Former Acting Attorney General Matt Whitaker called the forthcoming report on the Justice Department watchdog's investigation into the Russia probe "one of the most consequential reports we've had in many years" Friday, adding that he thinks Americans will be "troubled" by what the report says.
"I think it's going to demonstrate that people took advantage of the [Foreign Intelligence Surveillance Court] process, where there's no, nobody on the other side to argue in their own interests, "Whitaker said on "The Story with Martha MacCallum." "And I think we're going to learn a lot about not only the Carter Page FISA [warrant] but how they do business generally and ... I think some Americans are going to be troubled by what the inspector general is going to ultimately report."
A source told Fox News that DOJ Inspector General Michael Horowitz's upcoming report on alleged FBI surveillance abuses against the Trump campaign will shed light on why Connecticut U.S. Attorney John Durham's ongoing probe into potential FBI and Justice Department misconduct in the run-up to the 2016 election through the spring of 2017, has transitioned into a full-fledged criminal investigation.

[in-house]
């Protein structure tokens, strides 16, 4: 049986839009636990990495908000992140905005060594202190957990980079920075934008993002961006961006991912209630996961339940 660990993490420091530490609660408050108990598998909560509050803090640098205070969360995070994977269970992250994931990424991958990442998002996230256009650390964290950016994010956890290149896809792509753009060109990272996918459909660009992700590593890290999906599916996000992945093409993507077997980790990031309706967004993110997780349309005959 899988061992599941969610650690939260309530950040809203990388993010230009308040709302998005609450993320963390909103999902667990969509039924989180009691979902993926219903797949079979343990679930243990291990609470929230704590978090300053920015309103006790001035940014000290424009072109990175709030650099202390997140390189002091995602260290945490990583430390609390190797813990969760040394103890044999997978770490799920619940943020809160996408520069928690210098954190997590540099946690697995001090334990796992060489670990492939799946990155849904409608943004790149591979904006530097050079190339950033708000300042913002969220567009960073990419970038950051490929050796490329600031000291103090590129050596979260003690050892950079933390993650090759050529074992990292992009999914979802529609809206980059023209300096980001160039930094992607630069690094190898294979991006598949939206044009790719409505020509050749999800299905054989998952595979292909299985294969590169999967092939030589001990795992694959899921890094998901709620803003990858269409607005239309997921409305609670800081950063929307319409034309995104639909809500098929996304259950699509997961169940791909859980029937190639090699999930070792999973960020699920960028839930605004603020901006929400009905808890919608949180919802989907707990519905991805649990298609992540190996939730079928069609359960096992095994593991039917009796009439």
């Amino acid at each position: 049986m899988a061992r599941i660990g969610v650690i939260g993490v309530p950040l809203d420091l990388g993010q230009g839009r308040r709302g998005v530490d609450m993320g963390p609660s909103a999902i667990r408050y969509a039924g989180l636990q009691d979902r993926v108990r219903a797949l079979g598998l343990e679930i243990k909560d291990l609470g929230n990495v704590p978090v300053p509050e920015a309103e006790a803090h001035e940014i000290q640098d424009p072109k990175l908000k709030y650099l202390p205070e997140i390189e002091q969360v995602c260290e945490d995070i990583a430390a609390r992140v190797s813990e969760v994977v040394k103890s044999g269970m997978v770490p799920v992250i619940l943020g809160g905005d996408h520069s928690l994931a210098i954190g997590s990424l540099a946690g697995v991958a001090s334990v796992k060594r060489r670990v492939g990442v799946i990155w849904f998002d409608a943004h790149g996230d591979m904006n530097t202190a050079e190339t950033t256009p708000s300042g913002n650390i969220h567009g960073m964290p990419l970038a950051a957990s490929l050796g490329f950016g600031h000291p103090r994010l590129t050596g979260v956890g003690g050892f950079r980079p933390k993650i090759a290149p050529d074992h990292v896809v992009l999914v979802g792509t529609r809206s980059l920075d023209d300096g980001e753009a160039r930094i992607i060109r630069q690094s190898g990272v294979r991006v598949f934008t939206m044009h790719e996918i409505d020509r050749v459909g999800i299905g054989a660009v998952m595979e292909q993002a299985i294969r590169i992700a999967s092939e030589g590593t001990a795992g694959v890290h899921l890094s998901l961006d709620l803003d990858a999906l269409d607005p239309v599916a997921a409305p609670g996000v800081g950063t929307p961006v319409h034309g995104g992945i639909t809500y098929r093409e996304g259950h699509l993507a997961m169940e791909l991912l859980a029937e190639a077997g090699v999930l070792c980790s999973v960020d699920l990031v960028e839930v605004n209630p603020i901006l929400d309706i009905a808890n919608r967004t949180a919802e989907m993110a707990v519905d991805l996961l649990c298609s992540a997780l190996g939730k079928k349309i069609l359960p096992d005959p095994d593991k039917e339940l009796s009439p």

Whitaker also reacted to an interview clip of former CIA director John Brennan, whose actions during the Obama administration appear to be at the center of the upcoming report.
"I don't think it's surprising at all that we continue to hear these sociopathic ramblings of Mr. Trump claiming that there was this effort to try to prevent him from being elected or to unseat him," Brennan said on MSNBC this past April. "And I welcome any type of, you know, continued ... investigation in terms of what we did during that period of time that we were in government."
"I watched that interview and I thought he seemed awfully defensive for somebody that should have nothing to be concerned about," Whitaker said of Brennan. "So we're going to see, we're gonna learn a lot in the next couple of weeks."
Fox News' David Montanaro contributed to this report.